Local author pens book on the paranormal
Well known TV personalities to speak at event where book will debut next Saturday
By Josette Keelor
WINCHESTER — When it comes to experiencing the paranormal, Clay Smith of Winchester recommends accepting the unexpected.
In the book he’ll debut in Winchester on Nov. 2 with the help of Dustin Pari, formerly of SyFy’s “Ghost Hunter’s International,” Smith is writing to everyone: non-believers, believers and “over-believers” who see the paranormal even where it isn’t.
“Everybody’s got a story but they’re afraid to say it because people think they’re crazy,” Smith said.
“In movies they want to scare everyone,” he said. “Everything is demonic or Satan or the devil.”
“Those are some of the myths I’m trying to put to rest here,” he said. His book is titled “All You Know is What You Think You Know: One person’s journey into the spirit world and other alternate realities … so far.”
“[It’s] common sense,” he said, “but also things happen that we just don’t, we can’t explain.”
Smith, who owns Harvest Moon Natural Foods in Kernstown, has been a member of the Spirit Watch paranormal investigation group for five years and said he’s traveled as far away as Wisconsin to investigate claims of paranormal activity, for no cost.
One of the stories he tells in his book happened at a restaurant in Hagerstown where his recording picked up a voice.
An investigator running a camera said, “I really do not need this,” and another voice said, “Sorry, I’m so sorry.”
“That ‘sorry,’ nobody there is saying that,” Smith said. “I mean it’s a young girl.”
In the same building, which was being renovated, “all of a sudden we hear this big huge clang,” he said. “We go up, the wrenches hadn’t moved, but that was where the sound came from.”
Smith said he started researching the paranormal eight years ago after his heart stopped for 20 seconds while he was having medical tests done. He looked into already-established paranormal groups and found Spirit Watch, which now has five members — two in West Virginia, two in Maryland and Smith in Winchester.
From what he’s noticed, people feeling great emotions are more likely to experience unexplained phenomena.
Like when his daughter brought his grandchild to visit for the first time, and the whole family smelled a strong odor of cigarette smoke even though in the 10 years he’s lived there, no one has ever smoked in his house.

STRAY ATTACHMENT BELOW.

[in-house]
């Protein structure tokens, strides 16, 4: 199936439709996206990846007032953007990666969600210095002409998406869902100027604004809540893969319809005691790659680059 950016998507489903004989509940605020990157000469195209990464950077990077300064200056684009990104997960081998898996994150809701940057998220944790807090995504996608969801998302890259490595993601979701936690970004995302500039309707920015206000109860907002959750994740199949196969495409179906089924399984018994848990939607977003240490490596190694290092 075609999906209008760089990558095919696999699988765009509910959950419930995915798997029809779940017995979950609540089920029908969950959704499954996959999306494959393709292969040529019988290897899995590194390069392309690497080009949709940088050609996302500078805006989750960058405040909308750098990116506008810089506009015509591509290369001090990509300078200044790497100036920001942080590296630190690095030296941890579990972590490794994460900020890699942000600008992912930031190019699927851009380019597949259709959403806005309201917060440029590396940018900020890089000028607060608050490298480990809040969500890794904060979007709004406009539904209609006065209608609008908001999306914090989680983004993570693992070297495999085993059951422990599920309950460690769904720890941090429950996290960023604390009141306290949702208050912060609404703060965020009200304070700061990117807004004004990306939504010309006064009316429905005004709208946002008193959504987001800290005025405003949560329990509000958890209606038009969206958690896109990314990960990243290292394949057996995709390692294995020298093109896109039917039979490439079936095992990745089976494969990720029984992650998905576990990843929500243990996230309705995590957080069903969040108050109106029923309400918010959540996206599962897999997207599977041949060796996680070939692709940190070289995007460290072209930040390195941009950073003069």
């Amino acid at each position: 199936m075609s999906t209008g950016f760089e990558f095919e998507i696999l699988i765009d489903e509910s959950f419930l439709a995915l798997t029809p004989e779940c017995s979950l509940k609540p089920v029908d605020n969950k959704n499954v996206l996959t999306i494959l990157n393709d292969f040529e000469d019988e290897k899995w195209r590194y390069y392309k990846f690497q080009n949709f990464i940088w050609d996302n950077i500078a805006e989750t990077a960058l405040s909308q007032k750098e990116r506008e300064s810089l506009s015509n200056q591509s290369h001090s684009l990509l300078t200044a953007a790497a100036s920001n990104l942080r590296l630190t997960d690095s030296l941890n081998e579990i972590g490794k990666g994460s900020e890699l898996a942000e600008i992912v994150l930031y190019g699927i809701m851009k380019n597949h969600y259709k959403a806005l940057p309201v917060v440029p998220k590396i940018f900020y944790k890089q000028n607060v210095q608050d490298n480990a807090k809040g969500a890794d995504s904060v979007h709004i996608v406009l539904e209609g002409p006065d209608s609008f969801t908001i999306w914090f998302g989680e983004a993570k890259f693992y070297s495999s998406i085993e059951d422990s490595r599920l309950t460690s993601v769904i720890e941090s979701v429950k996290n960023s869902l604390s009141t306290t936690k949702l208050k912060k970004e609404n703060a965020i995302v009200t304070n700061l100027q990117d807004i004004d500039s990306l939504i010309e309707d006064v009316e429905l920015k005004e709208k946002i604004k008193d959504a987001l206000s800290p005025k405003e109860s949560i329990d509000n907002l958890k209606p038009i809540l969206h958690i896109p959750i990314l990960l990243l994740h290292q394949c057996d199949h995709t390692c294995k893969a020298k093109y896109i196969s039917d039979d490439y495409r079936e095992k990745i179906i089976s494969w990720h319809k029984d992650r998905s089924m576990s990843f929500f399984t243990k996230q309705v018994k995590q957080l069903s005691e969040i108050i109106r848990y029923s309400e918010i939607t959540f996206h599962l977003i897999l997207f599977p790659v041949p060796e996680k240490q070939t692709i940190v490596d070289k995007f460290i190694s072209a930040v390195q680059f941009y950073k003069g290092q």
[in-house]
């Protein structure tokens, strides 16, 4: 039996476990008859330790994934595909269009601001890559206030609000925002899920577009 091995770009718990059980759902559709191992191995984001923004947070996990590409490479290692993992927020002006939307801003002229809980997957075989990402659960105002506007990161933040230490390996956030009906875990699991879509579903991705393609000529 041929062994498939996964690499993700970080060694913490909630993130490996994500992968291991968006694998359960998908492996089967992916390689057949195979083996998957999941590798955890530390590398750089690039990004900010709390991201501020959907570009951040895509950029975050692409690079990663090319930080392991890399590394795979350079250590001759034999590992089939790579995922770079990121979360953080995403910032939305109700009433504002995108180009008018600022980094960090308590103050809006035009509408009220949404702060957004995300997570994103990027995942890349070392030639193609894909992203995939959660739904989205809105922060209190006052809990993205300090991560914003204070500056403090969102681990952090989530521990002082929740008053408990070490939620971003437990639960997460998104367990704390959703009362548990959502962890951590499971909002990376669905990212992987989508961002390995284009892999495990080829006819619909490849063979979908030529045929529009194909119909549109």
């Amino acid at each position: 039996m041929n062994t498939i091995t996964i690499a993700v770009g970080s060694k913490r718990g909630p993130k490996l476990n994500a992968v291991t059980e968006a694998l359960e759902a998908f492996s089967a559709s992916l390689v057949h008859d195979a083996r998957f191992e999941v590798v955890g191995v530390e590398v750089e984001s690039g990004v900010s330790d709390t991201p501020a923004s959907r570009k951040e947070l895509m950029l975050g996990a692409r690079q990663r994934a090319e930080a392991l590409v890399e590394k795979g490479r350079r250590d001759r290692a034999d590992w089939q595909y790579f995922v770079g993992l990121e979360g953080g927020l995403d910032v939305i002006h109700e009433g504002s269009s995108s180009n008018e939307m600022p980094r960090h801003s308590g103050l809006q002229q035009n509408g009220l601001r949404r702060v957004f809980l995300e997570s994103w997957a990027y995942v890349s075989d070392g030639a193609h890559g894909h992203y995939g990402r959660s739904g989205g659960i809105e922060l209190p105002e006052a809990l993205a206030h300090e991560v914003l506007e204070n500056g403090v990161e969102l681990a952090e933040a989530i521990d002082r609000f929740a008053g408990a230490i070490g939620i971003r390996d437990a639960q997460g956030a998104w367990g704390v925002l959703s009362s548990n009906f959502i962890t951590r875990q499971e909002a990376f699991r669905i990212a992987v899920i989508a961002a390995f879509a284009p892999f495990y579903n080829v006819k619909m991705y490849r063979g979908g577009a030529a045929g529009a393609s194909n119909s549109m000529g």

But what “ripped me off my feet” happened in Middletown in a building where he was told an unseen man would travel through the room smoking a cigar while the wife’s spirit followed behind him spraying perfume.
Smith said when he noticed the smell, “It was like someone had poured a bucket of lilacs on my head. … It made me feel real good.”
Smith will debut his book at a motivational/inspirational talk by “Paranormal Rock Star” Pari and John Tenney from A&E’s “Paranormal State, The New Class,” at the Holiday Inn Historic Gateway hotel at 333 Front Royal Pike, Winchester.
“They’re very much into acceptance and fairness of people toward other people,” Smith said of the two well-known paranormal investigators.
Other authors Mike Ricksecker, Rob Gutro, Joy Andreasen and Rosalyn Bown also plan to be there.
Smith said he and Pari met and became friends a couple years ago while investigating the Wayside Inn in Middletown and have wanted to organize a talk like this ever since.
In eight years of investigating, Smith said there were only two times he’s seen anything strange — a photo he took of a spirit through a window and a reflection on a staircase. Everything else has been touches, sounds and smells, and most of his experiences have been good ones.
At worst, he said, people might feel scratches from a frustrated spirit.
“It’s not a demon scratching you, it’s someone trying to get your attention,” he said. “Could be, who knows?” he said. “I mean all this is theory.”
“I’m not trying to convince anybody of anything. I’m not trying to change the way they think,” Smith said.
He doesn’t use terms like “Christian” to define his beliefs, “‘Cause when you say you’re something, you’re saying you’re not something else.” Religions have their own beliefs about the afterlife, he said, and “This is kind of a scientific way of looking at those things.”
“We talk about energy that’s left behind,” Smith said, recalling a couple who heard pounding in their house and later discovered a boarded up closet behind a wall where a girl who used to live there had scratched her name into the door.
But to those who have experienced something, he said, “Realize that you’re actually witnessing something happening in a different dimension that you can’t see, feel or hear. That should be a big thing for you. That should be a life changer,” he said. Instead, he’s found most people just tell a friend about their crazy, otherworldly experience and move on. “Really,” he said, “they need to check that information and do something with it.”
Contact Community Engagement Editor Josette Keelor at 540-465-513, ext. 176, or firstname.lastname@example.org